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1/1/09 Mealtime misery

I have a problem.

It's my problem, and creates further problems that are entirely my fault.

But I can't figure out how to change my behavior.

Here's the thing: I'm nice.

Too nice.

When I'm playing around with friends, I can be, y'know, normal, but under anything resembling formal circumstances, I default to being...nice.

And one of the effects of this is that I'm incapable of delivering a harsh truth. If I'm really backed up against a wall, I'll tapdance around the issue and hint at the truth...but my Tamazight is barely up to conversational, let alone the Fred Astaire-like moves I'd need to softshoe tonight's debacle.

Let me set the scene.

Yesterday, I went over to Ama's house for lunch. The food was wonderful, and I got to see Xalti, who now lives an hour down the road, and play with Mumu (my four-month old cousin). It was a great visit. As I was leaving, Ama said, "Why don't you come for lunch tomorrow? We'll be having corn couscous." My smile faded a bit. She continued, "You remember, we had it the day I went ifsi-gathering." I did indeed remember. It was the one and only time I've eaten a meal of Ama's that I genuinely disliked. Really disliked. Hated wouldn't be too strong a word. "So come over for lunch, or maybe dinner, whatever," she concluded.

"OK, I'll see you tomorrow," I hedged. As I left, I couldn't help remembering the corn couscous. Unlike regular couscous, which is good, or Ama's couscous, which is creamy and delicious, "corn couscous" - ksuksu win dr3a - has a mealy, gritty texture and rancid taste. I was able to force down a few bites, but focused on the potatoes and carrots Ama had put on top of the couscous. Those, like everything else Ama makes, were delicious.

I genuinely believe that my host mom is the best Moroccan cook I've met. Her food is fabulous. She has a deft hand with spices, and manages to make even ordinary meals, like tagine and taharirt, delectable. Whenever I introduce people to Ama, I tell them that she's the "Numero wahed mukuzina g l-Maghreb." The best cook in Morocco.

But I can't stand her corn couscous. Just can't stand it. So I figured I'd go over for dinner, not lunch, and hopefully get something besides the corn couscous.

Unfortunately, as it turns out, I'd misunderstood her. I truly believed that she'd said "lunch or dinner", but apparently she just said "lunch". Maybe it was wishful thinking on my part.

At lunchtime today, I thought about going over, but my stomach whimpered at the thought of the corn couscous, so I didn't. I felt bad, but salved my conscience with the promise of heading over at 6 for dinner.

Then, at 5, I heard knocking on my door. I ran down and discovered Xalti. I invited her up, though my house was in no fit state for company (contents of recently-received packages had, um, kind of exploded all over my living room). I reflexively offered her tea and bread; as I heard the words coming out of my mouth, I cringed, because I had neither available. I could have made tea, but it would have taken at least 10 minutes. Bread would have been harder to fake. Fortunately, she refused them. She immediately launched into her reason for coming over. "Where were you at lunchtime? Twelve o'clock came and went, and no Kawtar!"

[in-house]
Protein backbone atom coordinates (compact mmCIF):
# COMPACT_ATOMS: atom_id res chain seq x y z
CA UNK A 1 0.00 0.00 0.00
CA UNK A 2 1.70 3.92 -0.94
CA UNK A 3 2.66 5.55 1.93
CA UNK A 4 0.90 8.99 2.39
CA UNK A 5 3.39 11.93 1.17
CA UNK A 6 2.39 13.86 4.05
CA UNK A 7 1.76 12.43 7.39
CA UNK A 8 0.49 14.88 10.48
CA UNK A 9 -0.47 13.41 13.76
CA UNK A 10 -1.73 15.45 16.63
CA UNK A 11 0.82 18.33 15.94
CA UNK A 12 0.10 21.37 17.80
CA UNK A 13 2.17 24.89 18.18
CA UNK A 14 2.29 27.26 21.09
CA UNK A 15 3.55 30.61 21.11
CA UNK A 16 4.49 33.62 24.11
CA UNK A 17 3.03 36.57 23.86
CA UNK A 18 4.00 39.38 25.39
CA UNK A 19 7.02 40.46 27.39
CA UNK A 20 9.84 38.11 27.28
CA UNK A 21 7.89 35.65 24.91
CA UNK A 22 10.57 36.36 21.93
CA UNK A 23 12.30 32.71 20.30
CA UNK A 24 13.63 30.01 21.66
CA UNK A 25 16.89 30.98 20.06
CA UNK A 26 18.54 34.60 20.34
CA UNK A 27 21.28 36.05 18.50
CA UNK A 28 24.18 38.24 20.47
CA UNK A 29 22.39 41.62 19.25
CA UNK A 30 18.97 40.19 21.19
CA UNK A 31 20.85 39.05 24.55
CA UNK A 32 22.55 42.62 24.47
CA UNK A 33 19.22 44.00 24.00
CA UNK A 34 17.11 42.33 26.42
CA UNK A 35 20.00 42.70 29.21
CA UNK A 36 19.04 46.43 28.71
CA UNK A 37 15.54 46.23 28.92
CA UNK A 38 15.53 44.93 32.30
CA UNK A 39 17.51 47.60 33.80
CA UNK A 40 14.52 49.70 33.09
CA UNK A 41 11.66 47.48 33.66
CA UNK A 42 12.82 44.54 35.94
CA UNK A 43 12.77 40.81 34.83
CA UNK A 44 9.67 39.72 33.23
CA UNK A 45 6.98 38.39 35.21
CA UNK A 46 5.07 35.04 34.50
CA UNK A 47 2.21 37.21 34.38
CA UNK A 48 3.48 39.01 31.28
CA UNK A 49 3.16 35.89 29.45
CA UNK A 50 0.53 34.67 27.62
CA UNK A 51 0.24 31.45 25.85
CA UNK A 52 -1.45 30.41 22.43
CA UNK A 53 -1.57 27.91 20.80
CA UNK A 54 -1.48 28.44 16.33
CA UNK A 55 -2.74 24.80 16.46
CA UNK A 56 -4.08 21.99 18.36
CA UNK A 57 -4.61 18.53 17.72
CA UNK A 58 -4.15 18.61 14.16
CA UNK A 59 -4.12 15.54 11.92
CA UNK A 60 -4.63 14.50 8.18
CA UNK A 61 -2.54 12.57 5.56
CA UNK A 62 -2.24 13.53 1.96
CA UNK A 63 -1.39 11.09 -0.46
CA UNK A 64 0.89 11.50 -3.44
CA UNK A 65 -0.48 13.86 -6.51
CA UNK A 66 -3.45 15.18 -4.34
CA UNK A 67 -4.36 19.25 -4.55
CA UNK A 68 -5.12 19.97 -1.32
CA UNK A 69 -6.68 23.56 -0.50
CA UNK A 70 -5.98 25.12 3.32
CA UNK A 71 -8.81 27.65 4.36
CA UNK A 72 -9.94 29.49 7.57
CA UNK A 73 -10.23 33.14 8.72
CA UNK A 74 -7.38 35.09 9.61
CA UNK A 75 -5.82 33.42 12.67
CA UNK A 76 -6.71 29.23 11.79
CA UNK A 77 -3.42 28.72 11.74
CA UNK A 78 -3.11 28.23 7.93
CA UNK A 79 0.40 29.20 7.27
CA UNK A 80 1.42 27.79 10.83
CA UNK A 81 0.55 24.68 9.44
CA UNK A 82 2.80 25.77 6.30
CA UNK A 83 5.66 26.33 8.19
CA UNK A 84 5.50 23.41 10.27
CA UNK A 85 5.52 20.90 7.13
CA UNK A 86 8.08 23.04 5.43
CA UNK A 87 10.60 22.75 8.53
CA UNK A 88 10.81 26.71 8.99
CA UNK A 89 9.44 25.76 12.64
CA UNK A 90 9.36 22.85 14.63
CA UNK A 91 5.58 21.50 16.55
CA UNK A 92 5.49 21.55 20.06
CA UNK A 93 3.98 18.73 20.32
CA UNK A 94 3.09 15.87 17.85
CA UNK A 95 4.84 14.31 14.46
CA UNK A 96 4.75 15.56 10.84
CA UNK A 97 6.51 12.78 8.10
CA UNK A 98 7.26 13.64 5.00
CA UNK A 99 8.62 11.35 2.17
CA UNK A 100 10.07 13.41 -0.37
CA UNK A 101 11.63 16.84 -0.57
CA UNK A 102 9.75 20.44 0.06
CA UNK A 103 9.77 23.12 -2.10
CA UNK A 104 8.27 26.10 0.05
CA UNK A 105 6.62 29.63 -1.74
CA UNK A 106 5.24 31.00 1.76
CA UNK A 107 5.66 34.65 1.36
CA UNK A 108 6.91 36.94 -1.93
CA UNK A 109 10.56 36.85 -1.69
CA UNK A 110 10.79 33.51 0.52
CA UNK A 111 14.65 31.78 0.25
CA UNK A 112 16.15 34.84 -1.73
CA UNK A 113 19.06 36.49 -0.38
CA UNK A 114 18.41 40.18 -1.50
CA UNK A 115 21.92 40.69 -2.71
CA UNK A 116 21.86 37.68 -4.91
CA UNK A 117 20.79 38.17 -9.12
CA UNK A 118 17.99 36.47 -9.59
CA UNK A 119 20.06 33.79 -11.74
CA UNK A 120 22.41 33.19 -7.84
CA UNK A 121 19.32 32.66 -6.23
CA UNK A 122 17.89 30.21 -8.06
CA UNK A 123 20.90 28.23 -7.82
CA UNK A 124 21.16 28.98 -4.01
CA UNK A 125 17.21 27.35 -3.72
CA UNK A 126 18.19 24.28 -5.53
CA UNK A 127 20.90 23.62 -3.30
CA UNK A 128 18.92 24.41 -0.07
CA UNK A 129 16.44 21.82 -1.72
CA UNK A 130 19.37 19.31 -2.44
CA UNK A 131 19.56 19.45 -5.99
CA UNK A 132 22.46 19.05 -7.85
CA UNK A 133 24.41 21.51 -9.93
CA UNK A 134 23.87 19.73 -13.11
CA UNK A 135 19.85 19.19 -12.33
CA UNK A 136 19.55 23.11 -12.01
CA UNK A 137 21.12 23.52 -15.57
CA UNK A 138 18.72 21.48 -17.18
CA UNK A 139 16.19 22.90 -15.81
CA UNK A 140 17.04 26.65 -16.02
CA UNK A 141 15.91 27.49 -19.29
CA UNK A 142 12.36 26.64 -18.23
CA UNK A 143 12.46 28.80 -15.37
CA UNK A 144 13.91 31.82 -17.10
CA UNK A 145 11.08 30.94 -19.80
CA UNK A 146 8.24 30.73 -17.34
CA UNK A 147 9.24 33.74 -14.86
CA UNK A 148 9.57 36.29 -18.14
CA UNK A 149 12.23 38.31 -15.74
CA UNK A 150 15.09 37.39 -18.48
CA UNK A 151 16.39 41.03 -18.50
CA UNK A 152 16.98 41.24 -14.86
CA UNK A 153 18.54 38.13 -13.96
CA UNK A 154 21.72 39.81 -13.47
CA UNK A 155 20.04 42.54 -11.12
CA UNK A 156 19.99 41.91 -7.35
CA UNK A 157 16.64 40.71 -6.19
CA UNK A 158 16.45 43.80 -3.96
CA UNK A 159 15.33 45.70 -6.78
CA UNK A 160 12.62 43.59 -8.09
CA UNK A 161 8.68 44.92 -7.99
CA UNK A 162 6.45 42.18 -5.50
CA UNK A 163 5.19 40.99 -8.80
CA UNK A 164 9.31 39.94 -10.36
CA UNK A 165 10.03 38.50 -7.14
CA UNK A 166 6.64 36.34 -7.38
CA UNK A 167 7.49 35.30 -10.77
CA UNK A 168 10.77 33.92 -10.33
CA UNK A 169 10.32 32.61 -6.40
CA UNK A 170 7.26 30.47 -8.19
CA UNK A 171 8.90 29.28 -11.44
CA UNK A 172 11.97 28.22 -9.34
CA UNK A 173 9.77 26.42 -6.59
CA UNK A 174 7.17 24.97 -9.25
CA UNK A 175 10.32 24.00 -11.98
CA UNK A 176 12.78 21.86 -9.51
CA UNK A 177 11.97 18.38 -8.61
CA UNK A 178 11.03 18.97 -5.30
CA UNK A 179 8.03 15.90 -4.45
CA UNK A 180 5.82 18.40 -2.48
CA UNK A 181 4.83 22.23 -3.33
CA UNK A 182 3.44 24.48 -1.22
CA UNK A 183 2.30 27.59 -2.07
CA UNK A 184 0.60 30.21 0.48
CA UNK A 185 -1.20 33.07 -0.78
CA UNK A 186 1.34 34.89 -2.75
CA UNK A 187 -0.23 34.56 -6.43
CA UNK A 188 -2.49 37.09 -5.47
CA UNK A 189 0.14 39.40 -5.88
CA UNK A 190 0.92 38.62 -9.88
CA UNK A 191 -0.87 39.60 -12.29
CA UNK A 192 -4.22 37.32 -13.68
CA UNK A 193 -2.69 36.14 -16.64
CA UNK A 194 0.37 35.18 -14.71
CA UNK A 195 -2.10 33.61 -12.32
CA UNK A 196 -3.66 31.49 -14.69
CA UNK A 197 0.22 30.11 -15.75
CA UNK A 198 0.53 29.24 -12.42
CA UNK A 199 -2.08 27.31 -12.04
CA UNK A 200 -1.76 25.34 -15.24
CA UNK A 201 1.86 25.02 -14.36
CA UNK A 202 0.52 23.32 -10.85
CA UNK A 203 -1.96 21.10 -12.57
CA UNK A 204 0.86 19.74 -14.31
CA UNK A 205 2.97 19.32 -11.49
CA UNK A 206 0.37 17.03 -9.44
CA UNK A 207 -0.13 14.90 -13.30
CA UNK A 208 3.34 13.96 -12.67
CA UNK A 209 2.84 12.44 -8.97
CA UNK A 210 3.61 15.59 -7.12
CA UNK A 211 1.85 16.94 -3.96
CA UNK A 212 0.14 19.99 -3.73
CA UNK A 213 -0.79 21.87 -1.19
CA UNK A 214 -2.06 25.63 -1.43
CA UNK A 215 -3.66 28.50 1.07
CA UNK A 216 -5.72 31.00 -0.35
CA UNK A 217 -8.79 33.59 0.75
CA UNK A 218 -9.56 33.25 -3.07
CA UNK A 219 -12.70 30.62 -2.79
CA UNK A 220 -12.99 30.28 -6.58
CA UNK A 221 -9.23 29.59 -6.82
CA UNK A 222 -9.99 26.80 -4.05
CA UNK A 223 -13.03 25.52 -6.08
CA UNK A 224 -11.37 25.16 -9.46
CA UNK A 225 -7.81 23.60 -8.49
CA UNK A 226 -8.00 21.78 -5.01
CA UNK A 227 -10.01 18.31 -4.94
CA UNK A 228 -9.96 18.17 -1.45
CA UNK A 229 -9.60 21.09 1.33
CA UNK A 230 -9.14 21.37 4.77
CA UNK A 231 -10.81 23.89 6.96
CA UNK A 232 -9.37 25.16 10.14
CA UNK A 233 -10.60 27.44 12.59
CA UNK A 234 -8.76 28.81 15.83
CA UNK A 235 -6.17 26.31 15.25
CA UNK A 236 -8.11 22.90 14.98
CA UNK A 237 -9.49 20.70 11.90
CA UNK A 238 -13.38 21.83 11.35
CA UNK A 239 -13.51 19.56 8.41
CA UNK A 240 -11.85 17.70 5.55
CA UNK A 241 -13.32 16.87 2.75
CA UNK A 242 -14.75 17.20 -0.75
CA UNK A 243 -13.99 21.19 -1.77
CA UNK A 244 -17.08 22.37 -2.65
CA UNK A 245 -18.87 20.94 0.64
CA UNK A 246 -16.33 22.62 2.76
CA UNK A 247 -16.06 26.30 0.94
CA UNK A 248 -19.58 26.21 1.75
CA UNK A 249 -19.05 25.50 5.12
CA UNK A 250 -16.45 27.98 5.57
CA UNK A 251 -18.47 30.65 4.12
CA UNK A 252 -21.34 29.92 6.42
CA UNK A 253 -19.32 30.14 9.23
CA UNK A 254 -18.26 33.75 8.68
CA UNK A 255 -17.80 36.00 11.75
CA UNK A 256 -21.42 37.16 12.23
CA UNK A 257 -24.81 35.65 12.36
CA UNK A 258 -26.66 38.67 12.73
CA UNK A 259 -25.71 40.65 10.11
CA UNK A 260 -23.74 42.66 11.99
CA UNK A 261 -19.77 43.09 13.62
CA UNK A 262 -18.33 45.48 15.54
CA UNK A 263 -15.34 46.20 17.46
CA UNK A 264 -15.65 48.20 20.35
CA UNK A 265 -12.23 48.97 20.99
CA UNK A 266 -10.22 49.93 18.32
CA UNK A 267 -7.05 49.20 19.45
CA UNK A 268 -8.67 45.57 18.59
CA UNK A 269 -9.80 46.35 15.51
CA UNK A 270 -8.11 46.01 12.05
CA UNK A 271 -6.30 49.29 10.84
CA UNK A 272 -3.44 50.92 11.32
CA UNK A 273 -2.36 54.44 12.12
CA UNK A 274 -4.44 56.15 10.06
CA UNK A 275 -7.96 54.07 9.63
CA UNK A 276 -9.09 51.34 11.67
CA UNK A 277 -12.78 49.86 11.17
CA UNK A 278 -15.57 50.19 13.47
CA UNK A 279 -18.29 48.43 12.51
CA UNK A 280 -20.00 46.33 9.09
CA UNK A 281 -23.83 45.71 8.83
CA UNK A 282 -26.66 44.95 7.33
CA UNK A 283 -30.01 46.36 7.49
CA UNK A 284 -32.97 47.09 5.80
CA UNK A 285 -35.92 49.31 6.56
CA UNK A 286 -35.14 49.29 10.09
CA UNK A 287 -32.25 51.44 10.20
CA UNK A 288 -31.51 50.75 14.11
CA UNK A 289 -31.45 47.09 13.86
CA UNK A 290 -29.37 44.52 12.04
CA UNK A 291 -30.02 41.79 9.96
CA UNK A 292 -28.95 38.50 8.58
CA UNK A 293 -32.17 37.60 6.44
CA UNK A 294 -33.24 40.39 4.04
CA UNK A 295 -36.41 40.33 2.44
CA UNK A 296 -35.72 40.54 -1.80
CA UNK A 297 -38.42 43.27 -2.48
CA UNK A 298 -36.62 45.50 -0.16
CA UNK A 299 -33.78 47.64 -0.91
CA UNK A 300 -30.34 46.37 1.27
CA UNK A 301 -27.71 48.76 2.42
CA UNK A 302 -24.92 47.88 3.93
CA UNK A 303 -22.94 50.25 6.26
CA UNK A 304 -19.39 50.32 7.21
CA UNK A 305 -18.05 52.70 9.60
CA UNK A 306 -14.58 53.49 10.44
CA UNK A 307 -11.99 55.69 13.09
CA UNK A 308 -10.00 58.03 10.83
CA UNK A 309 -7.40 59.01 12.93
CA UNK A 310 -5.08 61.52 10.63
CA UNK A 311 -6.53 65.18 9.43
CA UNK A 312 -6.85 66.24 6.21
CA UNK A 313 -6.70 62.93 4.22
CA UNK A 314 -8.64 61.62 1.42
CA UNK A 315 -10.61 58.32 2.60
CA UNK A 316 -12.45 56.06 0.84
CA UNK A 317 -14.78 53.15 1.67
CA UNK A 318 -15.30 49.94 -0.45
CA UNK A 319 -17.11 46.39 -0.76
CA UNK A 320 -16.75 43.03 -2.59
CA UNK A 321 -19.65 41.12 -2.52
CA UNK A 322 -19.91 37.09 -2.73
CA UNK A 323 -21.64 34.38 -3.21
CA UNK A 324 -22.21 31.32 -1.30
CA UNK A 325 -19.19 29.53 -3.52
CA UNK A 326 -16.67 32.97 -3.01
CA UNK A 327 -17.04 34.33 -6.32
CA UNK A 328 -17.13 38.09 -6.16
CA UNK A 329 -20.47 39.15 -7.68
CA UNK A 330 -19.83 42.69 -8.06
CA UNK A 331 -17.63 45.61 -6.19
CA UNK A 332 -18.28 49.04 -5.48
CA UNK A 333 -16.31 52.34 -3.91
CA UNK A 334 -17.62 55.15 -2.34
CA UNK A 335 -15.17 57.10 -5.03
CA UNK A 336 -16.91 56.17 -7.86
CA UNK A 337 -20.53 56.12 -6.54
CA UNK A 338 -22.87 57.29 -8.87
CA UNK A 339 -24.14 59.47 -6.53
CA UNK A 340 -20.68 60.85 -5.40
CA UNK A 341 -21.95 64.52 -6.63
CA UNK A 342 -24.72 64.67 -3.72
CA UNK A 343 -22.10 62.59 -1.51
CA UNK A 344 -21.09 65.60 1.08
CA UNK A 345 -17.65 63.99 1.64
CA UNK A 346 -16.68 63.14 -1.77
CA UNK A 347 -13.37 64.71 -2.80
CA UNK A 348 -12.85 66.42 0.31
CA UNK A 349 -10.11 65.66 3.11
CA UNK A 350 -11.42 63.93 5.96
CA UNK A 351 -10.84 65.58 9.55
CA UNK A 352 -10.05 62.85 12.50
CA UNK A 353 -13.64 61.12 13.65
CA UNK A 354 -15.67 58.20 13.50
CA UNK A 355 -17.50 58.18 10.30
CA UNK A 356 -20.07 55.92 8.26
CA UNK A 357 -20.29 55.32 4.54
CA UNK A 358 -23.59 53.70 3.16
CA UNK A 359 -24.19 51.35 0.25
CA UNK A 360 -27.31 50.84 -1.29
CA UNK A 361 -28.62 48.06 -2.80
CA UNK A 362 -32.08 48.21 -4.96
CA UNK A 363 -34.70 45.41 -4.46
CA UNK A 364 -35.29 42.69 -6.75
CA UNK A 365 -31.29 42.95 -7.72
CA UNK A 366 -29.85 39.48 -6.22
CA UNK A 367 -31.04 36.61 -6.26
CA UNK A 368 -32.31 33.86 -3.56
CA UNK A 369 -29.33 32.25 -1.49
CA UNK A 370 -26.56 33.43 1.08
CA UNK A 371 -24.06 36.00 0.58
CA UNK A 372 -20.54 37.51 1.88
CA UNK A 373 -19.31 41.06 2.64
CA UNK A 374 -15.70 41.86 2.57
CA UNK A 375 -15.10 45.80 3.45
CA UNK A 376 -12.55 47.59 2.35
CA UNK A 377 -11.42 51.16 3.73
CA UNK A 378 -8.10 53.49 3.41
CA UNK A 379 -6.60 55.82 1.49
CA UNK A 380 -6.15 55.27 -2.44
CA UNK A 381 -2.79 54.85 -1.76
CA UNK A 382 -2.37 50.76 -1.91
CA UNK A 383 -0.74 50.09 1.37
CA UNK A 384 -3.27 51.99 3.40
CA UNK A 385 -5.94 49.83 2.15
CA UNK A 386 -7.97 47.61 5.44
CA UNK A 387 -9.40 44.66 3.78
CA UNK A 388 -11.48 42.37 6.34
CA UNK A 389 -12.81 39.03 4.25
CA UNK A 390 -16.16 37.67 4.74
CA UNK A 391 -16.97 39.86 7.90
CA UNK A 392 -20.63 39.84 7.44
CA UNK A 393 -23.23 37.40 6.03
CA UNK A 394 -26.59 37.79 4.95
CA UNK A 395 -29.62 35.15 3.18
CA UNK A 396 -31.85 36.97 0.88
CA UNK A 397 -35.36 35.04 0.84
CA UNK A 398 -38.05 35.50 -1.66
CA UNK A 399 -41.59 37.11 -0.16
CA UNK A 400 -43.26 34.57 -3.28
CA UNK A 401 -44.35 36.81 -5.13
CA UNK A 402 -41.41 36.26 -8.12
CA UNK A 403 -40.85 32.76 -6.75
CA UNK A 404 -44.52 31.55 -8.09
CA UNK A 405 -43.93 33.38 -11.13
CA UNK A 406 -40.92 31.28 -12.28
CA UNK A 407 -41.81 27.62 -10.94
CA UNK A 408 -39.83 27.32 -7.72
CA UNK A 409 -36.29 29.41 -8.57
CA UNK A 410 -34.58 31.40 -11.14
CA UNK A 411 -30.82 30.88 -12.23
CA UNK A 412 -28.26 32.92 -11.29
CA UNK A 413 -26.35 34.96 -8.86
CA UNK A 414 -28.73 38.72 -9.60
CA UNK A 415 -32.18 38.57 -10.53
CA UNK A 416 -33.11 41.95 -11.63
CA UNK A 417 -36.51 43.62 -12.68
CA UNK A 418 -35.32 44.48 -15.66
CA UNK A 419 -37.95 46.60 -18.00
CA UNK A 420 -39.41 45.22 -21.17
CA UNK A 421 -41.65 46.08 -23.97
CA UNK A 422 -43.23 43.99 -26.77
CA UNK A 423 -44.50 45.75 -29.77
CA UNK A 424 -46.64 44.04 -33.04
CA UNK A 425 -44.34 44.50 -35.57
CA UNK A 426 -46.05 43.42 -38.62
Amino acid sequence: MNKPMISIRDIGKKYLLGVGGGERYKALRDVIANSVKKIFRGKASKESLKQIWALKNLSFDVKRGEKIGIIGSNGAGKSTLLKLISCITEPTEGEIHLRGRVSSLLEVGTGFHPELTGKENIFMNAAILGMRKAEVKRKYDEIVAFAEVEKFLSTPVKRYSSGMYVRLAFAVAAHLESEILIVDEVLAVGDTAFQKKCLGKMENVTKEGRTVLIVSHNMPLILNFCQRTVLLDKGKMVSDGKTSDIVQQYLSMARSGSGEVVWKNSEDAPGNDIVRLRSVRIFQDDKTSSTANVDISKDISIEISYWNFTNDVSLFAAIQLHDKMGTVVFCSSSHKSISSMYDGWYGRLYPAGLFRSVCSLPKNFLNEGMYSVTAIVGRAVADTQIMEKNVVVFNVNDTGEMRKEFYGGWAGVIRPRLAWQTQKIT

I was honestly confused. I hadn't thought the lunch invitation was that firm. "I thought Ama said lunch or dinner. I was going to go over at 6." I checked my watch. "In an hour," I added lamely.

"Dinner? Why would you come for dinner? You were invited for lunch! We even saved lunch for you." I apologized, feeling like a jerk. "Do you want to come over now?" I hastily agreed. I threw on a jacket, double-checked that I had my keys, and we walked up the hill.

As I came in, I repeated my excuse, which sounded lame even to me. "I thought you said dinner; I'm so sorry."

Gracious as ever, Ama said, "It's no problem at all." Then she added, "At twelve o'clock we looked for you, but you didn't come. One o'clock, still no Kawtar. At 1:30, we went ahead and ate, since you clearly weren't coming." I felt like an inconsiderate buffoon. I apologized again. "No, it's fine," she insisted, "we just saved food for you and your friend." (She knew that fellow PCV Jamila comes to town on Thursdays.)

As she was speaking, Xalti brought out the table, instantly converting the living room into the dining room. In the middle of the table was the giant platter which doubles as a bread-kneading pan. It was more than half full of corn couscous. "Here's what we saved for you and Jamila," she said.